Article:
The answer is easier to arrive at if you imagine the 2nd and subsequent children of a given node are actually a chain of descendents of the first child node, so that e.g.

```
O
/|\
/ | \
/ | \
O O O
```

is actually represented as

```
O
/
/
/
O===O===O
```

(I'm representing "sibling-of" edges as `===`

.) In this new representation, each node except the root can have at most 2 children: one being its actual first child, and the other being its first sibling to the right. (The root can have no siblings so it will have at most one child.) For example, the second tree in the OP's post,

```
O
/ \
/ \
/ \
O O
/ \
/ \
/ \
O O
```

can be represented in the "sibling-edge" representation as

```
O
/
/
/
O=======O
/
/
/
O=======O
```

The trick is that transfers to both of a node's children will occur simultaneously. That lets us arrange the tree visually so that all nodes that are transferred to at the same time appear in the same vertical position. We now get:

```
0 O
/
/
/
1 O
/ \\
/ \\
/ \\
2 O O
\\
\\
\\
3 O
```

To figure out the *maximum* number of nodes that can be transferred to by time `t`

, we need a tree in the above layout whose bottommost (`t`

th) row contains no gaps. Let's call this maximum number of nodes `m(t)`

. For `t`

> 1, we can build such a tree by taking the maximum-size tree for `t-1`

and creating 2 children (= 1 child and 1 sibling in the original tree) for each rightmost node. Tabulating a few values of `m(t)`

gives us:

```
t Total Rightmost
nodes nodes
0 1 1
1 1+1*1=2 1 (only multiply by 1 because the root can't have siblings)
2 2+1*2=4 2
3 4+2*2=8 4
4 8+4*2=16 8
```

Clearly, `m(t) = 2^(t-1)`

, which makes sense, because this optimal tree is just a complete binary tree with a little "stem" at the top for the root node.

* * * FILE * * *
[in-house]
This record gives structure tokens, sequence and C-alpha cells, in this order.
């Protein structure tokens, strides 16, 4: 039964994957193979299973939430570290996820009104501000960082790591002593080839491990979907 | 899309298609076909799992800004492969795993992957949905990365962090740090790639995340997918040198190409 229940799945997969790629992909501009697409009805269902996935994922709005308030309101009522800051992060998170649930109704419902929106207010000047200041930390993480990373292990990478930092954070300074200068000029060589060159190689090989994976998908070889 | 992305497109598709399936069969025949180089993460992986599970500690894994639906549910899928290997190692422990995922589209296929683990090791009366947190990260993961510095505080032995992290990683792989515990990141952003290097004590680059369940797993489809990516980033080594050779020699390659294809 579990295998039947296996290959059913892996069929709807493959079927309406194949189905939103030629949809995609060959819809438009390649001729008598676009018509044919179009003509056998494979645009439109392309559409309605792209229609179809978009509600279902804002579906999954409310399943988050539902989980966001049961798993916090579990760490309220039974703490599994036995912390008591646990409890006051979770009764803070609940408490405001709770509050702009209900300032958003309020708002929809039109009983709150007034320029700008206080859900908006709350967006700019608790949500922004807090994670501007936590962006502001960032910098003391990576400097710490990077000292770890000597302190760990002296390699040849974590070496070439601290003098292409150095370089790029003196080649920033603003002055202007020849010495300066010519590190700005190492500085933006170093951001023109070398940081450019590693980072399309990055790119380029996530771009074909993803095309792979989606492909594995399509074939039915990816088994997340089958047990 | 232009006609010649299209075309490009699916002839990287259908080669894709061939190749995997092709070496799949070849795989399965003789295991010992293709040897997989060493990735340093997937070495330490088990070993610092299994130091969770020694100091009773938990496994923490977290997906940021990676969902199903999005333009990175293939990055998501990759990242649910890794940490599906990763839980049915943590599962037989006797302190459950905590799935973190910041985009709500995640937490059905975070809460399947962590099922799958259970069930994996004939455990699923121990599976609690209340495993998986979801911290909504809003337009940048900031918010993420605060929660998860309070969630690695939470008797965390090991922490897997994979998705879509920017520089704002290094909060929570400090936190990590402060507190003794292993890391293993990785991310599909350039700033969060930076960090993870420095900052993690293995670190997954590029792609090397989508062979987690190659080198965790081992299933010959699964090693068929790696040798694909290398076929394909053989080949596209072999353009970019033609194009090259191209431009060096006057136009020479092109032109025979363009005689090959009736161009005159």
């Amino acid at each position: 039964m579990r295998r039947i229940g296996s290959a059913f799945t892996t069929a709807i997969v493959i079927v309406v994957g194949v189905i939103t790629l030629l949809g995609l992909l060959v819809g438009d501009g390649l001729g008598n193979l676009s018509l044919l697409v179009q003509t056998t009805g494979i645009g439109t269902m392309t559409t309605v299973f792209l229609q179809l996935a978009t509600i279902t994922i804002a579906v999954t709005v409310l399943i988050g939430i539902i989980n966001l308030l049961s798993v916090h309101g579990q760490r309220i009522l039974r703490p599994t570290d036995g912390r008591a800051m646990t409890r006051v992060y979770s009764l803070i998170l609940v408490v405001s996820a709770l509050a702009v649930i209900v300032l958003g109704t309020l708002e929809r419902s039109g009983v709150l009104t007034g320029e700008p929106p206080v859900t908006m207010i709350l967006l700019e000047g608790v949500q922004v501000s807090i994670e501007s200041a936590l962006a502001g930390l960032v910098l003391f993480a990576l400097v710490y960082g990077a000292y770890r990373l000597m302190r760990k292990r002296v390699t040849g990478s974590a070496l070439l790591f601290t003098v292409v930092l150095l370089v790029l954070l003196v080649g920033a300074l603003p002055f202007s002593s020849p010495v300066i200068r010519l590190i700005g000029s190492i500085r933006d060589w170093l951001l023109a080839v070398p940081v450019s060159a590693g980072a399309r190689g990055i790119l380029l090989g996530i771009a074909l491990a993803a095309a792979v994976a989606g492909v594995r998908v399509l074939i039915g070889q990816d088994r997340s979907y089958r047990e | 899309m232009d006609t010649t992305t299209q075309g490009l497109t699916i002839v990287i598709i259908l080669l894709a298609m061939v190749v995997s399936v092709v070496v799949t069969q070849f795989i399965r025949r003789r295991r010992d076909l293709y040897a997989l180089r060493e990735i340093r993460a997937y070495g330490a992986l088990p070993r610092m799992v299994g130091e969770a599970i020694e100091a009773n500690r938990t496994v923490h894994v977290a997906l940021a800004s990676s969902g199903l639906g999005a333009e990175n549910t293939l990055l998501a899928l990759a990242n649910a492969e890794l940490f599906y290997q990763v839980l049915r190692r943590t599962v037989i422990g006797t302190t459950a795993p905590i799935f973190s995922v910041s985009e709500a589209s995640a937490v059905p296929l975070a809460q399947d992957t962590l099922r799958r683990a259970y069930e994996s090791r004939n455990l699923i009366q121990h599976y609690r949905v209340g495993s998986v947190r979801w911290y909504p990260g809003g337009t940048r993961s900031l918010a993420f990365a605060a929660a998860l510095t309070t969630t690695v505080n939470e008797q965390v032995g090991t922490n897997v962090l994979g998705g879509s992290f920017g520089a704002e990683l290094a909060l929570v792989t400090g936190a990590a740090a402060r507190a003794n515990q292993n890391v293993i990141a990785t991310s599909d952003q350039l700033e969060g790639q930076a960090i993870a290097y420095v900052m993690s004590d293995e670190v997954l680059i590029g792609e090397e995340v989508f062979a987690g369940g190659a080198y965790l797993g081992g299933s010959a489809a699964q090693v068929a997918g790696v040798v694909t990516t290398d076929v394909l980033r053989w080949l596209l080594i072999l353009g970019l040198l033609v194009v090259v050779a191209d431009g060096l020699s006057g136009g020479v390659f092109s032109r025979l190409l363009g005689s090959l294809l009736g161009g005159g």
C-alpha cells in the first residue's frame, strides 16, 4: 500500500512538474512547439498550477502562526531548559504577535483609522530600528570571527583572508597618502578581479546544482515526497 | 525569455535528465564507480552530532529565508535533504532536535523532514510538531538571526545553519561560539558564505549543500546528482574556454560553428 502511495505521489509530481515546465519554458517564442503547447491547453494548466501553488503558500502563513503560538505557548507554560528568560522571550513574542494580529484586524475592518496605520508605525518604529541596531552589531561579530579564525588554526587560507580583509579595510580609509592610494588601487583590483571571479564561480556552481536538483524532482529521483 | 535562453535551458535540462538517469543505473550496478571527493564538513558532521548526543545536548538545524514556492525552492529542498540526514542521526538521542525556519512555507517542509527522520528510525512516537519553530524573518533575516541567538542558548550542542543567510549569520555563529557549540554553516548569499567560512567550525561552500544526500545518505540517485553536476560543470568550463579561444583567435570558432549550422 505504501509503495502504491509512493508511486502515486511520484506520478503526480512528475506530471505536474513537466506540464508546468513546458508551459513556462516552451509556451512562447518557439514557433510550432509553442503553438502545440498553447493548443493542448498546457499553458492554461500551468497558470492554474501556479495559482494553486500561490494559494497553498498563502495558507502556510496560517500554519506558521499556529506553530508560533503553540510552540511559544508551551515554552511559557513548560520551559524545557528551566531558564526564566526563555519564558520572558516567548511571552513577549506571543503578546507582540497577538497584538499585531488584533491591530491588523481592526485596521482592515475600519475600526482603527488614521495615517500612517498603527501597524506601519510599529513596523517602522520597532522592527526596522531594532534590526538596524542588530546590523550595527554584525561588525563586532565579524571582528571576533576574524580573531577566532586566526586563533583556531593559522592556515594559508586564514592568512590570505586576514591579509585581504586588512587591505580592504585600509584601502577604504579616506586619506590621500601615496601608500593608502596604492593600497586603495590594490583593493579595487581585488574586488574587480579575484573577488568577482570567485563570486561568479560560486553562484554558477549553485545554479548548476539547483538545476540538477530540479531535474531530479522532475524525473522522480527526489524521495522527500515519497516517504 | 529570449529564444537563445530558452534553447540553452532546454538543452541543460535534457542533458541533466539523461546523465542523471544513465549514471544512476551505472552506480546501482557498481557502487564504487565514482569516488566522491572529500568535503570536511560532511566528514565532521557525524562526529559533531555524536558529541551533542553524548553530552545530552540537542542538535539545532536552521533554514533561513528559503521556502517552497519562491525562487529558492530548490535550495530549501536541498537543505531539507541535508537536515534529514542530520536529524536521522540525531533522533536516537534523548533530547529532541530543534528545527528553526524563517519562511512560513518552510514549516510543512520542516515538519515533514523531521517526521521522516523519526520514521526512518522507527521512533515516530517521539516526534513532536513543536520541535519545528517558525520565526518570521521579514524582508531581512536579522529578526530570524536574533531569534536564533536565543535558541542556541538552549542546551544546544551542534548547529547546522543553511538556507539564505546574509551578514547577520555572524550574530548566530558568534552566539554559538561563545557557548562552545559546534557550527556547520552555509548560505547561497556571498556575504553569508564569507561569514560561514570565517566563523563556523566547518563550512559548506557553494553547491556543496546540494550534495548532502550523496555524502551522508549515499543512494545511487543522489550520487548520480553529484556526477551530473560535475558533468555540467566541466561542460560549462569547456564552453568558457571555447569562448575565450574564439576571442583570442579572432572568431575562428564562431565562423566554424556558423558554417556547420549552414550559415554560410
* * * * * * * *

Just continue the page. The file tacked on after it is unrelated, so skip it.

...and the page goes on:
From this it follows that if the number of nodes `n`

is a power of 2, the optimal tree for `n = 2^t`

nodes needs `t+1`

time, while if it's not, it will need 1 more unit of time than the next smaller power of 2. So the amount of time needed to send to `n`

nodes is `roundup(log2(n)) + 1`

.

To realise the actual communication tree, you can now convert the "sibling-of" edges back into edges between the left node's parent and the right node. This shows that for power-of-2 node counts, the number of edges leaving the root will be the same as the total time needed (`roundup(log2(n)) + 1`

). The number of edges leaving the 1st child of any node is always one less than its parent, and the number of edges leaving each 2nd and subsequent child is always one less than its left sibling.

startsreceiving, then everyone receives the file in 1 time-step plus a bit. That's not the optimal topology of a p2p swarm either, because of practical details that I don't think you're accounting for, but hopefully it indicates why your model is too pessimistic. – Steve Jessop Oct 22 '10 at 13:35